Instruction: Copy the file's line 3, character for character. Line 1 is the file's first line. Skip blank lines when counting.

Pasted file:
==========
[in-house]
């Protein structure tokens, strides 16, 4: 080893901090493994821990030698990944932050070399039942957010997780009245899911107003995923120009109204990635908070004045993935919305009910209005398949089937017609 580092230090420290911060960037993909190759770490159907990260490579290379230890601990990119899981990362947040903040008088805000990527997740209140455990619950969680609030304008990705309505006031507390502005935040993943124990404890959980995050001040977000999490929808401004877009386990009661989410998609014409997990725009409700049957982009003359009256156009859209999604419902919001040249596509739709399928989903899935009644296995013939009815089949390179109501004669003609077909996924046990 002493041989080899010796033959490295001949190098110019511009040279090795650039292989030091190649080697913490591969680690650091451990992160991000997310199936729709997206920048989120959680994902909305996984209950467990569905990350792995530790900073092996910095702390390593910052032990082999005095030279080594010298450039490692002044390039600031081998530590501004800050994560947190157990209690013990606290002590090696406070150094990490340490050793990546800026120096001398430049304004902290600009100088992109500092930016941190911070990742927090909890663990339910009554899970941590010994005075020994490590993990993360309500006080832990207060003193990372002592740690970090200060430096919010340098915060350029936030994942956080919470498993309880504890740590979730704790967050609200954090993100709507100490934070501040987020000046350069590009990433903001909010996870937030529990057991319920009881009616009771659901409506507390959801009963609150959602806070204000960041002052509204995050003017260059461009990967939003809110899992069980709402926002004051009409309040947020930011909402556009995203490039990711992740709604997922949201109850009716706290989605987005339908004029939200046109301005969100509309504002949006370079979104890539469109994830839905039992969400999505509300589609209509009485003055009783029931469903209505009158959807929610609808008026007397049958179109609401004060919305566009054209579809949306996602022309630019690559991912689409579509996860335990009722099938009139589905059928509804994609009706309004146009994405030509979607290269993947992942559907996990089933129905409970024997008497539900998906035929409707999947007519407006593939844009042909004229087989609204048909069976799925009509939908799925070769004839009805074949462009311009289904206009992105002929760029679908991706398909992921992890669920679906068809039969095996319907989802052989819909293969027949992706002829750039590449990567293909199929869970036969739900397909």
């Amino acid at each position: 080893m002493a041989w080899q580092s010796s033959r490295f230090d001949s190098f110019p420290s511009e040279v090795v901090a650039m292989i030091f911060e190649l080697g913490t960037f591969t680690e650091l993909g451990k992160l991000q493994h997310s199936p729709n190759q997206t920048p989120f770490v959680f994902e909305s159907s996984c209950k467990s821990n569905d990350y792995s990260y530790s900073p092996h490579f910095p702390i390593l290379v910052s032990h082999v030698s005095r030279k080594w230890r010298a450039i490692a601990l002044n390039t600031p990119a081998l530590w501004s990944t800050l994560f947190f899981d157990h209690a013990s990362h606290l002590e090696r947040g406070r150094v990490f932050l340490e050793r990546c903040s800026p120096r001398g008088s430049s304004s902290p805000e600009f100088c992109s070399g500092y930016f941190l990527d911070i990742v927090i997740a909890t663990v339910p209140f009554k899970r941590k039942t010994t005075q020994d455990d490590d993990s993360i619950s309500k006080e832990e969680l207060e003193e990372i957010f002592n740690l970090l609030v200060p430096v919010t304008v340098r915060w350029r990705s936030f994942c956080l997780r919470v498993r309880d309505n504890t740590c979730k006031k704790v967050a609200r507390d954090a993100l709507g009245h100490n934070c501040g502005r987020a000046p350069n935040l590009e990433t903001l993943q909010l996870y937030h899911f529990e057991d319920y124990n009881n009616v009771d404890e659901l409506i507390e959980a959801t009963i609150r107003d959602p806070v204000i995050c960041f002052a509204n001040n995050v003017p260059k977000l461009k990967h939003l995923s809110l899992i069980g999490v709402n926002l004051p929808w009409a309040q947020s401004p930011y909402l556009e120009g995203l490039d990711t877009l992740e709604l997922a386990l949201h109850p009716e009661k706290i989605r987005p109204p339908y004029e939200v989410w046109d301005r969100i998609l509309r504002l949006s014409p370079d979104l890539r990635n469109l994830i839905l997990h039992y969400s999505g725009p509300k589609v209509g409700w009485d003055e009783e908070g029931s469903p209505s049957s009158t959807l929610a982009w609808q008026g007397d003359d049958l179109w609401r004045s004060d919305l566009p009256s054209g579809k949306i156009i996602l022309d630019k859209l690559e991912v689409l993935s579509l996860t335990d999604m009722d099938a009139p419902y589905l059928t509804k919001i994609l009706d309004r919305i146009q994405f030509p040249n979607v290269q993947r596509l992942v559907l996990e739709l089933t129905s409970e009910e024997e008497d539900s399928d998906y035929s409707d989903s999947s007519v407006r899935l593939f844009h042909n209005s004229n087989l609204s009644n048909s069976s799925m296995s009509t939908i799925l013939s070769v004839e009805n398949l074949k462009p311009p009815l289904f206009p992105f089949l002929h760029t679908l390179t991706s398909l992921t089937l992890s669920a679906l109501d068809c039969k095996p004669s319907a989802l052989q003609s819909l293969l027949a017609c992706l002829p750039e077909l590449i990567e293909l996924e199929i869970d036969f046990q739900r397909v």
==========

């Amino acid at each position: 080893m002493a041989w080899q580092s010796s033959r490295f230090d001949s190098f110019p420290s511009e040279v090795v901090a650039m292989i030091f911060e190649l080697g913490t960037f591969t680690e650091l993909g451990k992160l991000q493994h997310s199936p729709n190759q997206t920048p989120f770490v959680f994902e909305s159907s996984c209950k467990s821990n569905d990350y792995s990260y530790s900073p092996h490579f910095p702390i390593l290379v910052s032990h082999v030698s005095r030279k080594w230890r010298a450039i490692a601990l002044n390039t600031p990119a081998l530590w501004s990944t800050l994560f947190f899981d157990h209690a013990s990362h606290l002590e090696r947040g406070r150094v990490f932050l340490e050793r990546c903040s800026p120096r001398g008088s430049s304004s902290p805000e600009f100088c992109s070399g500092y930016f941190l990527d911070i990742v927090i997740a909890t663990v339910p209140f009554k899970r941590k039942t010994t005075q020994d455990d490590d993990s993360i619950s309500k006080e832990e969680l207060e003193e990372i957010f002592n740690l970090l609030v200060p430096v919010t304008v340098r915060w350029r990705s936030f994942c956080l997780r919470v498993r309880d309505n504890t740590c979730k006031k704790v967050a609200r507390d954090a993100l709507g009245h100490n934070c501040g502005r987020a000046p350069n935040l590009e990433t903001l993943q909010l996870y937030h899911f529990e057991d319920y124990n009881n009616v009771d404890e659901l409506i507390e959980a959801t009963i609150r107003d959602p806070v204000i995050c960041f002052a509204n001040n995050v003017p260059k977000l461009k990967h939003l995923s809110l899992i069980g999490v709402n926002l004051p929808w009409a309040q947020s401004p930011y909402l556009e120009g995203l490039d990711t877009l992740e709604l997922a386990l949201h109850p009716e009661k706290i989605r987005p109204p339908y004029e939200v989410w046109d301005r969100i998609l509309r504002l949006s014409p370079d979104l890539r990635n469109l994830i839905l997990h039992y969400s999505g725009p509300k589609v209509g409700w009485d003055e009783e908070g029931s469903p209505s049957s009158t959807l929610a982009w609808q008026g007397d003359d049958l179109w609401r004045s004060d919305l566009p009256s054209g579809k949306i156009i996602l022309d630019k859209l690559e991912v689409l993935s579509l996860t335990d999604m009722d099938a009139p419902y589905l059928t509804k919001i994609l009706d309004r919305i146009q994405f030509p040249n979607v290269q993947r596509l992942v559907l996990e739709l089933t129905s409970e009910e024997e008497d539900s399928d998906y035929s409707d989903s999947s007519v407006r899935l593939f844009h042909n209005s004229n087989l609204s009644n048909s069976s799925m296995s009509t939908i799925l013939s070769v004839e009805n398949l074949k462009p311009p009815l289904f206009p992105f089949l002929h760029t679908l390179t991706s398909l992921t089937l992890s669920a679906l109501d068809c039969k095996p004669s319907a989802l052989q003609s819909l293969l027949a017609c992706l002829p750039e077909l590449i990567e293909l996924e199929i869970d036969f046990q739900r397909v």